Case Study 1 The assessment that was given was the Woodcock-Johnson III Test of achievement (WJ III). The assessment covers many areas of interest such as the basic reading, reading comprehension, reading fluency, mathematical calculations and written experience. The purpose of the assessment was created to measure the overall intelligence and cognitive capabilities of children starting at the age of two. The reasoning’s for administering the test are, program placement, planning individual programs, guidance, assessing growth, program evaluation, and research. The WJ III is also utilized to identify a student’s eligibility for special education services that are outlined by the Individual with Disabilities Act (IDEA). According to the IDEA consideration is made for students with learning disability and can range from "discrepancy between intellectual ability and achievement in one or more areas," this enables the WJ III a model assessment for this determination (Nelson Education, 2009). According to the Technical Manual the WJ III meets criterions of being a reliable source. On the standard battery, the median reliability coefficient alphas range from .81 to .94. The median coefficients on the extended battery range from .76 to .91. Based upon the high reliabilities, the conclusion is that the assessment can be used for resolution of what placement would be in the best interest of the student. There were several different strategies that were used in order to discover the reliability of the WJ III. The reliabilities for the majority of the tests were deliberated using the split-half procedure, in which the test was split in two different sections. One part of the test was split into even numbers and the other portion of the test was the even numbers. The association between the two sections of the test, where utilized to derive a split-half reliability coefficient.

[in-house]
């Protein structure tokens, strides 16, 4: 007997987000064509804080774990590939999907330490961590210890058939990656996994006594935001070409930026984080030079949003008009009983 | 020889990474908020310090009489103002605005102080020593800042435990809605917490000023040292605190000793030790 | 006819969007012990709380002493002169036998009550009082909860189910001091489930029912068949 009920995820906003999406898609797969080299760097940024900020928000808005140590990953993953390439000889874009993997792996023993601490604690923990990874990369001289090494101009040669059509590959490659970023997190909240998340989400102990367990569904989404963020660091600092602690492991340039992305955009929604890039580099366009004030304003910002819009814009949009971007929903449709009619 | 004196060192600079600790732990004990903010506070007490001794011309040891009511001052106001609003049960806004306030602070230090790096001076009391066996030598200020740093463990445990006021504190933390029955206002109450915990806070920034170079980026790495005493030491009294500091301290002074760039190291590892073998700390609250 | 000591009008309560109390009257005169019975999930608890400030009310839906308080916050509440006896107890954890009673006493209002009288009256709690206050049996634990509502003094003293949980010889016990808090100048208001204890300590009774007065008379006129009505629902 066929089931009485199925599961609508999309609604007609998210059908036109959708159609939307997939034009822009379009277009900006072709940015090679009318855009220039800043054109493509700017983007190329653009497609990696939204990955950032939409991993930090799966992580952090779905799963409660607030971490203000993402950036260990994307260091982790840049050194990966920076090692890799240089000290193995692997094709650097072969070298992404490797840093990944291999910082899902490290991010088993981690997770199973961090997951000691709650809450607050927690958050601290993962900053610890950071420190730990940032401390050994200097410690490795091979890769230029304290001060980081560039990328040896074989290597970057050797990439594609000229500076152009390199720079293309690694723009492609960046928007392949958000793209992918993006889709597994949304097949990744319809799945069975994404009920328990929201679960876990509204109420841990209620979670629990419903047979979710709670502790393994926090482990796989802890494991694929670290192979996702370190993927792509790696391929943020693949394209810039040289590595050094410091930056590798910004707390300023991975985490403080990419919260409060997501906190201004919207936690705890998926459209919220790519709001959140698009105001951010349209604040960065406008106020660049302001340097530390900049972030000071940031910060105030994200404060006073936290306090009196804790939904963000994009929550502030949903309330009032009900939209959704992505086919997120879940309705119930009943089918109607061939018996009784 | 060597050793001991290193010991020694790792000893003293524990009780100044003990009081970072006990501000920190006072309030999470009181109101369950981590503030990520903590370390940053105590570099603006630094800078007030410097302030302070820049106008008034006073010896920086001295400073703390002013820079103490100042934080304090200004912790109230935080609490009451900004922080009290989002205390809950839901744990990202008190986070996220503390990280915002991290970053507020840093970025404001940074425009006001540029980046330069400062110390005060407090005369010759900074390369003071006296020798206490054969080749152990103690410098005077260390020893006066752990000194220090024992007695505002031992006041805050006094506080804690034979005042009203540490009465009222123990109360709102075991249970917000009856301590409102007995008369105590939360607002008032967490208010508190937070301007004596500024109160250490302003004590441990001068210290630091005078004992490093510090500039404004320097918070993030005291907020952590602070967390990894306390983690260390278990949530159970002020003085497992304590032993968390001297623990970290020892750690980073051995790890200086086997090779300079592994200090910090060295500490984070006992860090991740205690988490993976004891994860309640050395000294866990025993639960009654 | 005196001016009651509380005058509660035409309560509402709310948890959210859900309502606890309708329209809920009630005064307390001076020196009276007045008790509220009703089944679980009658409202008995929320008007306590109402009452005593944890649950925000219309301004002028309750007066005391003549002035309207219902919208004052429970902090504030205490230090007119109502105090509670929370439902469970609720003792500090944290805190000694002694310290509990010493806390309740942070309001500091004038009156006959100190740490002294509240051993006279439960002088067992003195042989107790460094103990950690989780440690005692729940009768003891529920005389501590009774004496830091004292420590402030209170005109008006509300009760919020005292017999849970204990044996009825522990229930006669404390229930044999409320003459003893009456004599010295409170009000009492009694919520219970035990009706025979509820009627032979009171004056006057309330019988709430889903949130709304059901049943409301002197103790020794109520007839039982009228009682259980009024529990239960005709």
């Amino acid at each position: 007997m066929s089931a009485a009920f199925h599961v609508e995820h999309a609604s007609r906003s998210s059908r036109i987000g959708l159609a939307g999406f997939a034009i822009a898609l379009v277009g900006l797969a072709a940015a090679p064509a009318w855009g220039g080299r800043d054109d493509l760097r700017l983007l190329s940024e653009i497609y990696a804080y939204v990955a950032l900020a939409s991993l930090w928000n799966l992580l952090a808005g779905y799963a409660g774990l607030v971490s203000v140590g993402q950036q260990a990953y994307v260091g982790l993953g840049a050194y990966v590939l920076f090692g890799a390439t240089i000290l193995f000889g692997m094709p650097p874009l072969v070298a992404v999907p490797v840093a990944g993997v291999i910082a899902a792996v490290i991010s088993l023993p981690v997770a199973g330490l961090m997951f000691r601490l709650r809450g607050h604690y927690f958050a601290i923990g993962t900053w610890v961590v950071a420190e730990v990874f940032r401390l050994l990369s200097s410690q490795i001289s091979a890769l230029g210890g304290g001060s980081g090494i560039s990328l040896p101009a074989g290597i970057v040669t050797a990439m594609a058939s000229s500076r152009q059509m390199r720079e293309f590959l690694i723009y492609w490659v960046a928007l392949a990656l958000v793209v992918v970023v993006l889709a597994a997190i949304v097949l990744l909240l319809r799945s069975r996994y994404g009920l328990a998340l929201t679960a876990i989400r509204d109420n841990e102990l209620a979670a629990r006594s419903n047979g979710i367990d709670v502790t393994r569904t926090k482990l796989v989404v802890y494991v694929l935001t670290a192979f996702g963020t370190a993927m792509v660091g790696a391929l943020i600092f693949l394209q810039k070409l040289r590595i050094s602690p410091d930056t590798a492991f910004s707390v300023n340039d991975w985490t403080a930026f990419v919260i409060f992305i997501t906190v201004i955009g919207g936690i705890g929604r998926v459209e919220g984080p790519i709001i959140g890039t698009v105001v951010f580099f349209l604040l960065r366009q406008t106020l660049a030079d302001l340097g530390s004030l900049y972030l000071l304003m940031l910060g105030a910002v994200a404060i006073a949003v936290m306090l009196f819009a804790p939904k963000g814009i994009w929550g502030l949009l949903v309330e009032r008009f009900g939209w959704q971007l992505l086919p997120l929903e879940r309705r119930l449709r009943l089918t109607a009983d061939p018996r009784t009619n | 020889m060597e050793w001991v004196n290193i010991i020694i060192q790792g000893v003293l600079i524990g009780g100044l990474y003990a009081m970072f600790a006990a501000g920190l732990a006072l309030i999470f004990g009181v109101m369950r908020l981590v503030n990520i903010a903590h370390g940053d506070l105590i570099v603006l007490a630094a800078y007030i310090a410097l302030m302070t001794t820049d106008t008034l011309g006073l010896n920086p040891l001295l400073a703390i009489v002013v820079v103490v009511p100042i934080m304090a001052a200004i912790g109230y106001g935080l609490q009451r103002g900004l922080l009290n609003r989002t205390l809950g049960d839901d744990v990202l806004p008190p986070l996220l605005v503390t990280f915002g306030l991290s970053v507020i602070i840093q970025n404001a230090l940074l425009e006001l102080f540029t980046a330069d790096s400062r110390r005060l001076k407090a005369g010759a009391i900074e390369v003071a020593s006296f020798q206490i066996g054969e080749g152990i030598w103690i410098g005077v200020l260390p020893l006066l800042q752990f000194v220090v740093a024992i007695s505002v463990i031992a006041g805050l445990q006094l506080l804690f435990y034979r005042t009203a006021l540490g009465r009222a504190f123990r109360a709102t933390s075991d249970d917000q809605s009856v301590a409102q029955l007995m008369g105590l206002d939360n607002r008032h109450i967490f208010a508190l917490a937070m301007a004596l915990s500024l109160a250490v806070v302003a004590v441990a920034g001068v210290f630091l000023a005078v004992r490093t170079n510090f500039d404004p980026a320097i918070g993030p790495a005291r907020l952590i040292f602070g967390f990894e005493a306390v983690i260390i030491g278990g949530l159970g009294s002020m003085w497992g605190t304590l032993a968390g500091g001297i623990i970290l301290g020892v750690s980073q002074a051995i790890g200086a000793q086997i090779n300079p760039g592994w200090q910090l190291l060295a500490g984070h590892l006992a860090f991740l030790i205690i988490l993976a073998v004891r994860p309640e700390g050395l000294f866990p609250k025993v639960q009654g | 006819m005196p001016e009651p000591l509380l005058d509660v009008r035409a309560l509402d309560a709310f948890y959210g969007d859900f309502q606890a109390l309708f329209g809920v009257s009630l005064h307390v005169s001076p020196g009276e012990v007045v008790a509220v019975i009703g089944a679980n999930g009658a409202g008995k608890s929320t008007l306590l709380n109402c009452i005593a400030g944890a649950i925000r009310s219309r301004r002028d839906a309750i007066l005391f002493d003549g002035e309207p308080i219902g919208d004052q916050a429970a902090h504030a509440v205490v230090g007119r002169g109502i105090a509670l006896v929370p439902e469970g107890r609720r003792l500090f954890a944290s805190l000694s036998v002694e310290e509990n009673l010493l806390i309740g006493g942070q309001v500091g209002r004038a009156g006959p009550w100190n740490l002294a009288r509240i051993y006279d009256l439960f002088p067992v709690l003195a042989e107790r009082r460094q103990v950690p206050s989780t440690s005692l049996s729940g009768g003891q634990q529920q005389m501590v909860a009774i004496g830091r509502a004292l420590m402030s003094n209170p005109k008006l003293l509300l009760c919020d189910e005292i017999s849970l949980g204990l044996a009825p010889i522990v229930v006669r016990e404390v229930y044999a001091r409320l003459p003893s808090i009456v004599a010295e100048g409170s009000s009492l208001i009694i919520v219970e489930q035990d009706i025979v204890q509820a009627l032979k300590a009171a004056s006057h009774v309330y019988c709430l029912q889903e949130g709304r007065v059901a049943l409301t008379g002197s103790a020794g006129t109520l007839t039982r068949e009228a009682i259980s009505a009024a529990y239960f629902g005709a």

According to the Technical Manual, the scores produced by the test have validity. The content in the WJ III is measurable to the curriculum that is being taught in schools and that are utilized in other assessments. The Manual gives validity indication grounded on the test content, developmental patterns of scores, internal structure, and relationships to other external variables. All of the tests and clusters show average score changes that follow with the developmental growth and decline of achievement abilities across the ages for which the test is used. This evaluation was made by a multidisciplinary team or group of people including a general education teacher, a specialist trained in the area of learning disabilities, and an assessment specialist. The assessment was administered by a trained The WJ III also has internal structure validity. It correlates highly with other tests that are measuring the same abilities. Overall, the WJ III shows validity because its test scores can be used for their proposed purpose (Mather, 2001). The assessment was administers to assess educational performance in the areas in which the student had appropriate learning experiences. Based upon the results of the assessment, evidence of the student’s current level has been presented, for a committee to determine what the appropriate placement would be for the student. As in in assessment there a certain protocol rules that have to be maintained to receive adequate results of an assessment. The WJ III is a timed assessment. In the room in which the student was given the assessment in, there was a timer. Before each assessment given the timer was set, and when the time was up a slight beep went off to notify the administrator that time was up. During the test the administrator, diagnostician, and the teacher noticed that each time the timer was set, as well as during the test, and even when timer was finished, the student became nervous. The assessment was stopped and redone, this time using signals that the